Reading the Bible in Light of the Whole Story
Matthew S. Harmon
After his resurrection Jesus made it clear to his followers that we should read all of Scripture
as in some way related to his death/resurrection, the call to repentance and the offer of forgiveness
through Jesus' name to all the nations (Luke 24:13-27, 44-49). But do we practically do this? Reading
each passage of Scripture in light of its place within the unfolding storyline of the Bible can seem like
a daunting task. After all, it is easy to see how certain OT passages relate to the gospel of Jesus Christ
because the NT authors specifically quote or allude to them. But what do we do when faced with the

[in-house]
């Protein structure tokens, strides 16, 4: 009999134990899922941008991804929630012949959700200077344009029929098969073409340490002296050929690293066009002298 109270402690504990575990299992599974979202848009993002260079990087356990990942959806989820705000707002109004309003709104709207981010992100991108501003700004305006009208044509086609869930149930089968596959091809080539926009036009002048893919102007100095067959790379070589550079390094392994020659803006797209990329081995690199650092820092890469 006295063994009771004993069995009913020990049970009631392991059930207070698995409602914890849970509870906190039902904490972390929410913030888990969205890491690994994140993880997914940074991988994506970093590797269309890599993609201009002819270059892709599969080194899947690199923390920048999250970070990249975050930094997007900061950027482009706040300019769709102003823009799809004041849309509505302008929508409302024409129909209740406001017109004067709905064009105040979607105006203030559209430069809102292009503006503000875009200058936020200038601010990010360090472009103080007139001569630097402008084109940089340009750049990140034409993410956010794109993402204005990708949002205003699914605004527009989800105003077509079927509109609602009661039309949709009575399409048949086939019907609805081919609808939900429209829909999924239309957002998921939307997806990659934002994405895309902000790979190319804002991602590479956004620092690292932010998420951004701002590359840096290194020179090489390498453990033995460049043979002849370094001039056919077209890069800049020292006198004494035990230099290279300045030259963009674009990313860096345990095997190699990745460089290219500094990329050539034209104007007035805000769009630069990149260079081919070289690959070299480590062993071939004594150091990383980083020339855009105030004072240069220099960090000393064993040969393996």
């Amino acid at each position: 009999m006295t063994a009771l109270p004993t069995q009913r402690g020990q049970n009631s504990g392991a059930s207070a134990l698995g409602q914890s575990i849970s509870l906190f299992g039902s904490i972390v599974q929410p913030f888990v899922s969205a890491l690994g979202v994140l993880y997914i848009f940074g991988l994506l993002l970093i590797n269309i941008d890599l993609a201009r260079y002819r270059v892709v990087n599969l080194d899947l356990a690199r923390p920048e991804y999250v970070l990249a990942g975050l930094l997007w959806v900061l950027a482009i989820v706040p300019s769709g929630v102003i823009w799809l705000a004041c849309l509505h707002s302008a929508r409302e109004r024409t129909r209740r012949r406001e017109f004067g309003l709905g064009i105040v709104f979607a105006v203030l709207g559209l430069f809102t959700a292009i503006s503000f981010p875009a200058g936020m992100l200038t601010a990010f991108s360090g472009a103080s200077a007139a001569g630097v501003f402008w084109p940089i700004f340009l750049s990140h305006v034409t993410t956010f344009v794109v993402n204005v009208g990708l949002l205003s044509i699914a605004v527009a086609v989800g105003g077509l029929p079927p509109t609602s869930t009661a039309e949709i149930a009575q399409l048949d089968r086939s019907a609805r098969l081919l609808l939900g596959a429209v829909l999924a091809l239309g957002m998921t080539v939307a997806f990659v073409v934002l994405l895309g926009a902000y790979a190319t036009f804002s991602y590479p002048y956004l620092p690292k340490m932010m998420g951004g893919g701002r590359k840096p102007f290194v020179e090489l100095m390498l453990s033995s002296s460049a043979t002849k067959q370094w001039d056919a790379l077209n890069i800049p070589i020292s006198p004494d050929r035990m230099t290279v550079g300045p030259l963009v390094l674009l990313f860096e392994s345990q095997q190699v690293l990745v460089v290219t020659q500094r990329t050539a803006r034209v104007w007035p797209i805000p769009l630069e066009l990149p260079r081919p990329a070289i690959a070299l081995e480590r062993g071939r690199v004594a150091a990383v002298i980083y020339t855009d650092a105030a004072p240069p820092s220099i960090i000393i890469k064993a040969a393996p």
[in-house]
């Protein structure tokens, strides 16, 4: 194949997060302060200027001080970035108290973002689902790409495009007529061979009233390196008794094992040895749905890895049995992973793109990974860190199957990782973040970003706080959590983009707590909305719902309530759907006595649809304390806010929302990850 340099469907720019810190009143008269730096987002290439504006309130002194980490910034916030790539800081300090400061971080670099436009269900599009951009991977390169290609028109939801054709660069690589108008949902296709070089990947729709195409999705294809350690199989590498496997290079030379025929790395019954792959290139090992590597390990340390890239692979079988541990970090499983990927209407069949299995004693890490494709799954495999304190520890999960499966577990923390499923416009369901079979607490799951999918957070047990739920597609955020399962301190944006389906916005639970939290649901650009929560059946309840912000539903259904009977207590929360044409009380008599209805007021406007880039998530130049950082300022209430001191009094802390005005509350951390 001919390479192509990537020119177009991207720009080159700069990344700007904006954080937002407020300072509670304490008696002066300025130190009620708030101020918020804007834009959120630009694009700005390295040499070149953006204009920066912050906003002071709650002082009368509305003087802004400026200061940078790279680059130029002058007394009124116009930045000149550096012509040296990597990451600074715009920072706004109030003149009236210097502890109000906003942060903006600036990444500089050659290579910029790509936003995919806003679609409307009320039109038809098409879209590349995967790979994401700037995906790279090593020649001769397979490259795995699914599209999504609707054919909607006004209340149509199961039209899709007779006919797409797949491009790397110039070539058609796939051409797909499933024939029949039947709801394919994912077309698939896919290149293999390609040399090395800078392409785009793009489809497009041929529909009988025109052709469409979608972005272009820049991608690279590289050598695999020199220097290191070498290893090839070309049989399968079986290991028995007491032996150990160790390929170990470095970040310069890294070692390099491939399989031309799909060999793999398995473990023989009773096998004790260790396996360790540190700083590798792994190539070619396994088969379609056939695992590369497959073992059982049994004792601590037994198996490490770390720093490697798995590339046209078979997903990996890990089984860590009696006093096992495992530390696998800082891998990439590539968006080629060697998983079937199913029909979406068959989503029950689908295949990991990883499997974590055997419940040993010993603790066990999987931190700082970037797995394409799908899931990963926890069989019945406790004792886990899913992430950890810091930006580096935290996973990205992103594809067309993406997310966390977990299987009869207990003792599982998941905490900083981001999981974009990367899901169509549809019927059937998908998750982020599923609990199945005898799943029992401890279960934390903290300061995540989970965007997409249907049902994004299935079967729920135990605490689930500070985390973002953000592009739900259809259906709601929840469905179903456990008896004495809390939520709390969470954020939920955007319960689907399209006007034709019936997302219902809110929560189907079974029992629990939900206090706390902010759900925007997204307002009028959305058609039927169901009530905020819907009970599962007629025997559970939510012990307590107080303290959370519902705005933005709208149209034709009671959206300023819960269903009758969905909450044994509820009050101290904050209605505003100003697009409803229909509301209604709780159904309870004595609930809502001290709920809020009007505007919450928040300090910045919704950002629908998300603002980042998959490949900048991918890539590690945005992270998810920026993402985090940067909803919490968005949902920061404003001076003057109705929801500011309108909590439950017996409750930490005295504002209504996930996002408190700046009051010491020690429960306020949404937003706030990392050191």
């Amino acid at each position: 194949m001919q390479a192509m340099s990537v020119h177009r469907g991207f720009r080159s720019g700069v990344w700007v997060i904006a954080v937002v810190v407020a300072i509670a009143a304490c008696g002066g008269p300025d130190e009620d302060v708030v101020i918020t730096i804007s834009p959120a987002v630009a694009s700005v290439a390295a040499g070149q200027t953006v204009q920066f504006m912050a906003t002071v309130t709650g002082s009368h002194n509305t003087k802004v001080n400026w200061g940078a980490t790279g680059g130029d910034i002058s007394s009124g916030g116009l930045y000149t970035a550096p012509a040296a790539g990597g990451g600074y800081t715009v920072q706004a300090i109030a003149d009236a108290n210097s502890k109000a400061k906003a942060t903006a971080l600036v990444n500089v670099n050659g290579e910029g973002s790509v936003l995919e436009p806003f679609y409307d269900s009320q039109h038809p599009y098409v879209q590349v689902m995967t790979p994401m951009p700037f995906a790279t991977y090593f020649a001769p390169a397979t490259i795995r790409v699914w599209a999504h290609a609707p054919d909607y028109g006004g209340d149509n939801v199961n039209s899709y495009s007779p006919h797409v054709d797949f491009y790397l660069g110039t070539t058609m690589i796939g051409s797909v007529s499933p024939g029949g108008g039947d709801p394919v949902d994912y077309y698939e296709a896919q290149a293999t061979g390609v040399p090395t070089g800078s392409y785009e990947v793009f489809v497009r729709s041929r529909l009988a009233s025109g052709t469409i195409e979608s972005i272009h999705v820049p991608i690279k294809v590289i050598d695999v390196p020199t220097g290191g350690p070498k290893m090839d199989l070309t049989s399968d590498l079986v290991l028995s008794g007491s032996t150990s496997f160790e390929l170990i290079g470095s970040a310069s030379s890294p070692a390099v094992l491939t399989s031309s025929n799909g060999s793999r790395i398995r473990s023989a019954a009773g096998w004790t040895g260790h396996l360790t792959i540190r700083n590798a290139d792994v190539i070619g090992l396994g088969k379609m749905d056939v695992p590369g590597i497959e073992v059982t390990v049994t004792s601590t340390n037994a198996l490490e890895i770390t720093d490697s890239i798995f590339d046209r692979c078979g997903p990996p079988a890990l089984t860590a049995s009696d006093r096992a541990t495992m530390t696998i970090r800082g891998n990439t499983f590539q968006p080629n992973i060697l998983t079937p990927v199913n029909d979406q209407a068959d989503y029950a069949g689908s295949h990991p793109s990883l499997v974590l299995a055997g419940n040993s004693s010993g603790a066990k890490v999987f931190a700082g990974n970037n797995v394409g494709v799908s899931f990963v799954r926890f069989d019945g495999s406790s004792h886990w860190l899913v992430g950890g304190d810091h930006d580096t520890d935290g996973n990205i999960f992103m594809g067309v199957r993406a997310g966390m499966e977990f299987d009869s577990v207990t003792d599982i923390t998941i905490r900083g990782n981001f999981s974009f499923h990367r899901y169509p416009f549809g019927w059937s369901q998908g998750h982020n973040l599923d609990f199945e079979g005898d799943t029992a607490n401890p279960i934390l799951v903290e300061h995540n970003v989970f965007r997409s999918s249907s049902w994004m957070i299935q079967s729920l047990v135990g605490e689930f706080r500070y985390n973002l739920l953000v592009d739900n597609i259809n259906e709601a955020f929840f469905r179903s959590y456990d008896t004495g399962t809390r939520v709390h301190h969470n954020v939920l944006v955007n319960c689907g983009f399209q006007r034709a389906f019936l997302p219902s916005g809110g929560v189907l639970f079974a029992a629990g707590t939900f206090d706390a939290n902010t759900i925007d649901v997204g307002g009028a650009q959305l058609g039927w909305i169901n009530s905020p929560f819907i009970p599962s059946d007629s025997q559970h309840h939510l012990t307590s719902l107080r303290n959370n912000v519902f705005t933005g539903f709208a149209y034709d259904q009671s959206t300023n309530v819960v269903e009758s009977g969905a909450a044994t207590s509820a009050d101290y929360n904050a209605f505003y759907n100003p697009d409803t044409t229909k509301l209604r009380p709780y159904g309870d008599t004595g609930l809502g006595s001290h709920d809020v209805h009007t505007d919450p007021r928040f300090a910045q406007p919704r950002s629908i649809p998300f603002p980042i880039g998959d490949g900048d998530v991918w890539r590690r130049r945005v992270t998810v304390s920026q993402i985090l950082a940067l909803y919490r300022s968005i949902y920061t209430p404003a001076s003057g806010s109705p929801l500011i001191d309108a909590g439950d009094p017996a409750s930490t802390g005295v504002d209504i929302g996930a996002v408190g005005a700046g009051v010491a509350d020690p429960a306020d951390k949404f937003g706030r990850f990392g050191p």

many OT passages to which the NT authors do not refer? While it is tempting to throw up one's
hands in exasperation and pursue the familiar paths of moralizing, there are ways that are more
faithful to Scripture itself.
Given the richness of the Bible, it should not be surprising that there are a number of
different ways that we can see the points of connection between whatever passage we are reading and
the larger biblical storyline. Two of the more significant are what we will call macro-typology and
Dr. Matt Harmon is Professor of New Testament studies at Grace College and Theological Seminary in Indiana. He blogs his notes and teaching about Biblical Theology.